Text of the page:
Men with breast cancer can develop a second tumour, just like women, after treatment for breast cancer. Men with breast cancer can get any type of second tumour, but have an increased risk of: a second primary breast cancer, colon cancer, pancreatic cancer, prostate cancer, skin cancer and myeloid leukaemia. A shared genetic risk sometimes plays a role in a second tumour. For example, men with a BRCA2 mutation have both an increased risk of prostate and pancreatic cancer and breast cancer. (Cutuli et al. 2010; Hemminki et al. 2005; Korde et al. 2010)
According to guidelines, men will have annual check-ups for 5 years after diagnosis, just like in women, with a clinical examination and (contralateral) mammography for detection of a locoregional recurrence and/or 2nd primary tumour. The value of an annual (contralateral) mammography for men is not completely clear and can also be omitted in close consultation with the patient. (NABON 2012):
Points for interest for men with breast cancer with a migration background
Men with a migration background
Breast cancer can also occur in men with a migration background. The disease may present itself to these patients at a later stage. This makes the prognosis less favourable. It is known that women with a migration background are not always referred for genetic testing (Baars et al. 2016.) It is not known whether this also applies to men. Access to care is often less effective for people with a migration background, because care does not always respond adequately to barriers in communication (language barrier) and to cultural differences between patients and care providers. In addition, migrants often have lower health skills, the skills needed to obtain, understand and use health information when making disease and treatment related decisions. Migrants also perceive illnesses differently. Cancer could possibly be considered as an infectious disease. It is sometimes also thought of as a curse. Having cancer is also quickly associated with death and it may be a taboo subject. (Suurmond 2017)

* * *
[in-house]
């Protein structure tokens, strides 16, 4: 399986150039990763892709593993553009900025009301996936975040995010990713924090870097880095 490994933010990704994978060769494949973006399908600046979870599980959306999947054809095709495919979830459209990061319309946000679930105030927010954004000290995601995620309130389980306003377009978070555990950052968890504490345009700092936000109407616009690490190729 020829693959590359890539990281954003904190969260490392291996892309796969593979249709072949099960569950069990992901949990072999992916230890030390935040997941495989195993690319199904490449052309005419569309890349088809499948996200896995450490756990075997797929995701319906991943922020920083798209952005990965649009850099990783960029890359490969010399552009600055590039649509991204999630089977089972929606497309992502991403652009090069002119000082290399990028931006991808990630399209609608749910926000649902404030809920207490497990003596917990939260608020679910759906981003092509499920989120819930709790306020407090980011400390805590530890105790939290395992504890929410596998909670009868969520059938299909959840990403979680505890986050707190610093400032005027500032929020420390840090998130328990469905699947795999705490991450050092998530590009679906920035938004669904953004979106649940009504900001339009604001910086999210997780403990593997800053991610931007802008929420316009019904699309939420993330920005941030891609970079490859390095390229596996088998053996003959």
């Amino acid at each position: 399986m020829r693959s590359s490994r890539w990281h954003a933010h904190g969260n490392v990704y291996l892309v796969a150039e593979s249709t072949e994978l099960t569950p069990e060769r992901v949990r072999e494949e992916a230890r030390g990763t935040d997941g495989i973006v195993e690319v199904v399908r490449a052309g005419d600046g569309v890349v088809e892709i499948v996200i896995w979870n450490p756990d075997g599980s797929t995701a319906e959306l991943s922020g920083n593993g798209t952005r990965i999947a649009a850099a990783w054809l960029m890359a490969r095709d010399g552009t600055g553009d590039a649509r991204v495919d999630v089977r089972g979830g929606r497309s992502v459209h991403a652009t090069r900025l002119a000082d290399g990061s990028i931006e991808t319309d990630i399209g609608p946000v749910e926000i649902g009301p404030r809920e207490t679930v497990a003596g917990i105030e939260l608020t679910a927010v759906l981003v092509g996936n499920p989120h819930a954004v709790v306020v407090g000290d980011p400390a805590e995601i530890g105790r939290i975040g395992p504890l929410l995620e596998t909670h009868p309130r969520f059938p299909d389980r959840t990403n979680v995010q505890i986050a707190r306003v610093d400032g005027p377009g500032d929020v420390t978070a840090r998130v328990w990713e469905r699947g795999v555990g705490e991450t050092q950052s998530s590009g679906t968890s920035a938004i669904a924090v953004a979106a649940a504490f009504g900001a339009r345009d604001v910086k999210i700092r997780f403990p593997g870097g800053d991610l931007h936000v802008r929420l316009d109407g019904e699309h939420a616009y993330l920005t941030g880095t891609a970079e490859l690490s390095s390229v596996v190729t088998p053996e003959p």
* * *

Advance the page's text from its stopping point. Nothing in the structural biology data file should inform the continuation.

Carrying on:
What is important in the provision of care?
The aim is to ensure care is aligned as closely as possible with religious standards and values and the patient’s culture. It’s important to be aware of your own frame of reference. The following suggestions can help when talking to someone with a migrant background: